You’ve Gotta See India’s Kumbh to Believe It

A man guards a pile of clothing at the Kumbh, where 30 million people converge in India.
A man guards a pile of clothing at the Kumbh, where 30 million people converge in Allahabad, India.

The first sight of the Kumbh in Allahabad is more Spielberg than spiritual. The place looks like a post-apocalyptic zombie movie set, the eeriness of its façade amplified by a dark, starless night. It’s a tented city that stretches as far as I can see, twenty-seven miles of temporary dwellings lit by tall, big-globed nightlights that seem to echo the stars.

The legendary river Yamuna surrounds the Mela grounds, the only evidence of her, the golden reflections that ripple on her face. Allahabad plays a quiet host; its unexceptional landscape of concrete homes and urban dwellings dwarfed by the otherworldliness of the Kumbh. And the outside is just a hint.

I had indulged in my share of image searches, pre-trip proliferation, and memories of childhood temple visits to map out an elaborate image of how the largest gathering of faith in the world would look like. A sea of saffron, ash, and millions lost in a deific trance. But nothing prepared me for this – a landscape that shifts swiftly, from faith to frivolity, from a saffron marked trident of Lord Shiva to a decrepit ferris wheel.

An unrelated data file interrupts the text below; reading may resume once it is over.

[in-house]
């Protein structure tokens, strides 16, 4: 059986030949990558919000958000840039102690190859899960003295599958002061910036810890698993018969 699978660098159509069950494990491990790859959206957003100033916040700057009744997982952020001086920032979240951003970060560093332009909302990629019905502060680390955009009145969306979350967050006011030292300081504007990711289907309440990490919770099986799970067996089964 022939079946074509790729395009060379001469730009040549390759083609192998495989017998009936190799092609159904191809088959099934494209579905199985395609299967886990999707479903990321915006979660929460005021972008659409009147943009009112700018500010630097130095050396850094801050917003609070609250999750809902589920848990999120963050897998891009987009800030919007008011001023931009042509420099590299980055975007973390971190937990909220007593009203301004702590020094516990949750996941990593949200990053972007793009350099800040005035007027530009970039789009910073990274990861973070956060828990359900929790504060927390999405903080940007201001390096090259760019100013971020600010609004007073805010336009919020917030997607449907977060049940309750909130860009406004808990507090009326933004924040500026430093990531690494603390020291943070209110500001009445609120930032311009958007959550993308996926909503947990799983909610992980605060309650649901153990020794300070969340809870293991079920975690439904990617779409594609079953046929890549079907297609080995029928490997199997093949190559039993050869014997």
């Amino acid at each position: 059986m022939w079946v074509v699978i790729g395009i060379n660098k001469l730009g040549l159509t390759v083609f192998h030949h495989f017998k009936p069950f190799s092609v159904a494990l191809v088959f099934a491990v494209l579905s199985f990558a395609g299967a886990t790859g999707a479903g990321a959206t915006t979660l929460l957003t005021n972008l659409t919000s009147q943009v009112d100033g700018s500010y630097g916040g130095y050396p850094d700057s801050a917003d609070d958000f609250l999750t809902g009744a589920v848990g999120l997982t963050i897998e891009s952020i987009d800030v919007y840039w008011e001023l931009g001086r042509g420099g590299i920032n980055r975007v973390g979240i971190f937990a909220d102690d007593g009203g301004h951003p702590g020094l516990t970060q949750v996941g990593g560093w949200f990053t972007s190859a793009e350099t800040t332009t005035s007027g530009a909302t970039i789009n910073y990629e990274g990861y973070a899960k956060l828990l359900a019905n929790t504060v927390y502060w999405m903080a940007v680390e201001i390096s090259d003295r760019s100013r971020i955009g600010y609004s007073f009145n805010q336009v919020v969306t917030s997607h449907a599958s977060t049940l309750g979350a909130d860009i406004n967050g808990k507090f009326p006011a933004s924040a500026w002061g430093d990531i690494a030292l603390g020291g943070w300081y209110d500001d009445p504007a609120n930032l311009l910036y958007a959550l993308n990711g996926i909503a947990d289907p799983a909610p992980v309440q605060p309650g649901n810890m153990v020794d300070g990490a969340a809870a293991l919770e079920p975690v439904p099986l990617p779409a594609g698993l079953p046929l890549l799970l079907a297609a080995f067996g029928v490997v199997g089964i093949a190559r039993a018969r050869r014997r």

It’s a place where North Face jacket owners rub shoulders with naked Nagas, and the sounds of corn kernels popping on coal stoves mingles with the all-night humming of sacred chants. There are daredevil motorcycle stuntmen, magic shows, and ascetics who perform body-defying feats (like the Naga who lifts a ton of bricks with his genitals).

As for the purely pious, prayer is everywhere. The Sangam, the holy confluence of the rivers Ganga, Yamuna, and the imaginary Saraswathi is the rapidly beating heart of it all. A dip in this spiritual nexus promises a clean slate, all sins dissolved. The one and a half months of the rituals in the Mela all lead up to these bathing ceremonies, the ones on auspicious dates like MauniAmvasya are the busiest, drawing nearly 30 million people – ascetics, journalists, tourists, and farmers.

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